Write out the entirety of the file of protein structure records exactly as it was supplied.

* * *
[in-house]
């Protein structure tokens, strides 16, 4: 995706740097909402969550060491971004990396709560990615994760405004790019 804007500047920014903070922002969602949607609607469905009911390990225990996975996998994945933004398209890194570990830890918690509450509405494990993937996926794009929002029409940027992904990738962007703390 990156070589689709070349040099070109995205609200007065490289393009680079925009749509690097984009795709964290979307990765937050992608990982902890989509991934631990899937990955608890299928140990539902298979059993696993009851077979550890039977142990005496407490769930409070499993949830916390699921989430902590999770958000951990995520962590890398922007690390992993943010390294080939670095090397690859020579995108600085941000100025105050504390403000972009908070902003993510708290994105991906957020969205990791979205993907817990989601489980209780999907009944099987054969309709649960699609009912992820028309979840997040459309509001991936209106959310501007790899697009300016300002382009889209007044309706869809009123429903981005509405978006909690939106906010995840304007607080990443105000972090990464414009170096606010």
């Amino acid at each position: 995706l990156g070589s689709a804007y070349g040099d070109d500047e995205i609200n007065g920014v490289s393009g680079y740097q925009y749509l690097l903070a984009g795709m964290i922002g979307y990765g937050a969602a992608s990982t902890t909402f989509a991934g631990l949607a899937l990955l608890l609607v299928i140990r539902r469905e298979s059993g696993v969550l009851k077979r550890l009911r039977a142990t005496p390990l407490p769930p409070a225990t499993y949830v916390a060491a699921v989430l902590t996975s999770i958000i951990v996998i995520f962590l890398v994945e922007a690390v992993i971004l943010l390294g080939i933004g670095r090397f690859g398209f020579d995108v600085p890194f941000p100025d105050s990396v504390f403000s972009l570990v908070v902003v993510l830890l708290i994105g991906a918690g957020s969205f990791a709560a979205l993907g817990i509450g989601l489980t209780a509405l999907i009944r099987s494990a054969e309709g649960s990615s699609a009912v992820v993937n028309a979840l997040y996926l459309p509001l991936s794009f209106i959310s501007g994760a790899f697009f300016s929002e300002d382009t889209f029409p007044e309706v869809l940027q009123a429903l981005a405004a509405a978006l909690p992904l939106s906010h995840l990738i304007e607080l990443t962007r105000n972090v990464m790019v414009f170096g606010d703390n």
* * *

[in-house]
């Protein structure tokens, strides 16, 4: 995706740097909402969550060491971004990396709560990615994760405004790019 804007500047920014903070922002969602949607609607469905009911390990225990996975996998994945933004398209890194570990830890918690509450509405494990993937996926794009929002029409940027992904990738962007703390 990156070589689709070349040099070109995205609200007065490289393009680079925009749509690097984009795709964290979307990765937050992608990982902890989509991934631990899937990955608890299928140990539902298979059993696993009851077979550890039977142990005496407490769930409070499993949830916390699921989430902590999770958000951990995520962590890398922007690390992993943010390294080939670095090397690859020579995108600085941000100025105050504390403000972009908070902003993510708290994105991906957020969205990791979205993907817990989601489980209780999907009944099987054969309709649960699609009912992820028309979840997040459309509001991936209106959310501007790899697009300016300002382009889209007044309706869809009123429903981005509405978006909690939106906010995840304007607080990443105000972090990464414009170096606010």
């Amino acid at each position: 995706l990156g070589s689709a804007y070349g040099d070109d500047e995205i609200n007065g920014v490289s393009g680079y740097q925009y749509l690097l903070a984009g795709m964290i922002g979307y990765g937050a969602a992608s990982t902890t909402f989509a991934g631990l949607a899937l990955l608890l609607v299928i140990r539902r469905e298979s059993g696993v969550l009851k077979r550890l009911r039977a142990t005496p390990l407490p769930p409070a225990t499993y949830v916390a060491a699921v989430l902590t996975s999770i958000i951990v996998i995520f962590l890398v994945e922007a690390v992993i971004l943010l390294g080939i933004g670095r090397f690859g398209f020579d995108v600085p890194f941000p100025d105050s990396v504390f403000s972009l570990v908070v902003v993510l830890l708290i994105g991906a918690g957020s969205f990791a709560a979205l993907g817990i509450g989601l489980t209780a509405l999907i009944r099987s494990a054969e309709g649960s990615s699609a009912v992820v993937n028309a979840l997040y996926l459309p509001l991936s794009f209106i959310s501007g994760a790899f697009f300016s929002e300002d382009t889209f029409p007044e309706v869809l940027q009123a429903l981005a405004a509405a978006l909690p992904l939106s906010h995840l990738i304007e607080l990443t962007r105000n972090v990464m790019v414009f170096g606010d703390n």